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FEBS Lett. 2008 Jun 18;582(14):1950-9. doi: 10.1016/j.febslet.2008.04.014. Epub 2008 Apr 22.

Centromeres: old tales and new tools.

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Wellcome Trust Centre for Cell Biology, Institute of Cell and Molecular Biology, University of Edinburgh, Swann Building, King's Buildings, Mayfield Road, Edinburgh EH9 3JR, UK.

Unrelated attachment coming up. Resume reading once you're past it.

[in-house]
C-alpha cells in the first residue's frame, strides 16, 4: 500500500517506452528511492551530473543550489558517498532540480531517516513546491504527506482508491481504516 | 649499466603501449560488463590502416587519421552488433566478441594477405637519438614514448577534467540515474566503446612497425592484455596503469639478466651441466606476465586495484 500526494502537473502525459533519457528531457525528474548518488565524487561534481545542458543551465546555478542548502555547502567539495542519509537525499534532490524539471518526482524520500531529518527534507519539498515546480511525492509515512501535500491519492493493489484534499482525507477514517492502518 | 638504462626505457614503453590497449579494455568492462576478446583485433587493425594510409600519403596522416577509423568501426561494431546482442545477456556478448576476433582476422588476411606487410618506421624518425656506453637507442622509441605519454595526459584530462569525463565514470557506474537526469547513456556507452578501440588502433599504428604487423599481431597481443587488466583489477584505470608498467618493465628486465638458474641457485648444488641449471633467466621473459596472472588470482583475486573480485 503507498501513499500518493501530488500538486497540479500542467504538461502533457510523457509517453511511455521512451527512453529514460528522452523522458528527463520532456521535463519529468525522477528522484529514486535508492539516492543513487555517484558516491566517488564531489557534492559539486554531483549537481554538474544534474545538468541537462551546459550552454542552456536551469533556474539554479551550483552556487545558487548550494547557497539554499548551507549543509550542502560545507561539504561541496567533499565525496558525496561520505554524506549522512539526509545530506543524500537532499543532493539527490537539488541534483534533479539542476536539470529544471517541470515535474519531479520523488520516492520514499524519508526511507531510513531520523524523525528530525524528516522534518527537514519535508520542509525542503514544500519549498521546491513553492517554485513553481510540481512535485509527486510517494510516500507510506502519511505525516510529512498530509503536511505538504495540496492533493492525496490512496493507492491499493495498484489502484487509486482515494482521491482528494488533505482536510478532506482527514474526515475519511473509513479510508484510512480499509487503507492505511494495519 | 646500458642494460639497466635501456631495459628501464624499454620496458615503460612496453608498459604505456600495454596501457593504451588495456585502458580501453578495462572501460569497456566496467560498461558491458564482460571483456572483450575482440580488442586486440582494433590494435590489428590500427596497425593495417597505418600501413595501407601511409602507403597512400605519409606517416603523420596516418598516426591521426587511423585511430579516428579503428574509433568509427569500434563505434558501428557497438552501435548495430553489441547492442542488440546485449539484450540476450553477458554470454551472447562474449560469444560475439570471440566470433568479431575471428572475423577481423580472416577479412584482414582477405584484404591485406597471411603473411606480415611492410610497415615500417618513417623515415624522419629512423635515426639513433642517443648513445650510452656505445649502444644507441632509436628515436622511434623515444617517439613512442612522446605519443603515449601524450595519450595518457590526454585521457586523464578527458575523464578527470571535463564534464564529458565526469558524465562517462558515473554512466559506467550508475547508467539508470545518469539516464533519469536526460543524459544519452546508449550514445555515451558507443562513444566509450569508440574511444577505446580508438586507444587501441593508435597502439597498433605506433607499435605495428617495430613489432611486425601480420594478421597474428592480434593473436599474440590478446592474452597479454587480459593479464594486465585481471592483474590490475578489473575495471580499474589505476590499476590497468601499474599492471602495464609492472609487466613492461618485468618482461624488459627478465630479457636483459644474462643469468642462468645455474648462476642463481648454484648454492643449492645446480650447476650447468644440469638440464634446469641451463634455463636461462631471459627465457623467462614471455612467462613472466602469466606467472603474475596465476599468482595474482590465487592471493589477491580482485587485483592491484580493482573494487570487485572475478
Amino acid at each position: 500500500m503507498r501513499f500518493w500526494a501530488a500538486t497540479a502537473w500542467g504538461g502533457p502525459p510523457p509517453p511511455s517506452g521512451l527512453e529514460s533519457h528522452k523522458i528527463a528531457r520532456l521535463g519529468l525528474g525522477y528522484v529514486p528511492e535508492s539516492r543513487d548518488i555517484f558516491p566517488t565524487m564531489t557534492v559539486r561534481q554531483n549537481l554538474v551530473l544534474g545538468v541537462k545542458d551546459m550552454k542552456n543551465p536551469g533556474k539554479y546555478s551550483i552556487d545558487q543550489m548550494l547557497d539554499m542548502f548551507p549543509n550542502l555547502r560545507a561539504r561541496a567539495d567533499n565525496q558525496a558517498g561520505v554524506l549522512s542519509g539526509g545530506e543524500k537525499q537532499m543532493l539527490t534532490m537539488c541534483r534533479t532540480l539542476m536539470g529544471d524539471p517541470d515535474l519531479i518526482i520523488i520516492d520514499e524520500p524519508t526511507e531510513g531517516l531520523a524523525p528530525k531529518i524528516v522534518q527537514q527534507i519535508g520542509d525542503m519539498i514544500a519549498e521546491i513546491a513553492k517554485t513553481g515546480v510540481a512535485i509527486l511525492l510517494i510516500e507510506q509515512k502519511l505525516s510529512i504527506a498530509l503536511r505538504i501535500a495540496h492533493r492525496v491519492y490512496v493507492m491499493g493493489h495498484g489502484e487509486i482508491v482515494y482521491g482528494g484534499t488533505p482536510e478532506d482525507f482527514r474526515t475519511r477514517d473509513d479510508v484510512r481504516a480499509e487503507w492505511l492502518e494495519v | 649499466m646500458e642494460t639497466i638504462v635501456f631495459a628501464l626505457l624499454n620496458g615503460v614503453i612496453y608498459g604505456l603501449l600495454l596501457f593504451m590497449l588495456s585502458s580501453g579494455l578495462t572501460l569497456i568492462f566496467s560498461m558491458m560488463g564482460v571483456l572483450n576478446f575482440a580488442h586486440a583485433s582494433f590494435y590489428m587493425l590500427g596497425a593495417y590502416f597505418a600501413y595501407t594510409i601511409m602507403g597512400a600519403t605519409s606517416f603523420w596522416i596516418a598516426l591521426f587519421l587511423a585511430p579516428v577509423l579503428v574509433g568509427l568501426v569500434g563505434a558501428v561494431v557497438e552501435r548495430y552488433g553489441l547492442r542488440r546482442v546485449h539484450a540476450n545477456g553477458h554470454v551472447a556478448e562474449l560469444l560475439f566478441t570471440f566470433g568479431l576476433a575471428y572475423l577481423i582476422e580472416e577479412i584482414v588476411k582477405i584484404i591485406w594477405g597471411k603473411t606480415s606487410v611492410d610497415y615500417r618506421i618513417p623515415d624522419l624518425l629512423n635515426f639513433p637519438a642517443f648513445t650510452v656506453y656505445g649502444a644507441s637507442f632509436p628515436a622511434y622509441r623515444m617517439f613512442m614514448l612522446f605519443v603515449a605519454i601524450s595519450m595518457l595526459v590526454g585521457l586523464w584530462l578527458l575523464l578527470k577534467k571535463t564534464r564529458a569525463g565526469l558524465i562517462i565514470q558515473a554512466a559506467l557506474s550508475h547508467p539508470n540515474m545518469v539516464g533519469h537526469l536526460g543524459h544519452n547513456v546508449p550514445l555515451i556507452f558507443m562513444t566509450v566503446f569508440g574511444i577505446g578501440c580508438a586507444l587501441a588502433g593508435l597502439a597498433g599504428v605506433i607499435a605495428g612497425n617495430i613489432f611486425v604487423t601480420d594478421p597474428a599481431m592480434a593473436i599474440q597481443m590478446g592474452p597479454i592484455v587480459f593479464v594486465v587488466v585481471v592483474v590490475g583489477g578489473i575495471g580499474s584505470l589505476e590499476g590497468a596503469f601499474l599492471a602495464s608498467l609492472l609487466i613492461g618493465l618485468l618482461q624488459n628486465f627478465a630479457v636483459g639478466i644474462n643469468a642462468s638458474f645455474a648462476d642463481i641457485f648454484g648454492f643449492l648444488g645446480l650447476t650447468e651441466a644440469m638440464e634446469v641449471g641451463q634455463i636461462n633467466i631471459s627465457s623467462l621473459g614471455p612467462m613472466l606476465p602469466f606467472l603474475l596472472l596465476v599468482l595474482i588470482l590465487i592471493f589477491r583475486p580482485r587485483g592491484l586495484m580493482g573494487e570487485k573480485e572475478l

The centromere is a specialised region of the eukaryotic chromosome that directs the equal segregation of sister chromatids into two daughter cells during mitosis. In mitosis, the kinetochores mediate (1) microtubule capture and chromosome alignment at a metaphase plate; (2) the correction of improper microtubule attachments; (3) the maintenance of an active checkpoint until bi-orientation is achieved by the whole complement of chromosomes; (4) the establishment of tension within the centromere which, in turn, contributes to silencing of the spindle checkpoint and triggers the onset of anaphase. In this review, we will analyse how centromeres are organised with respect to chromatin types and arrangements.

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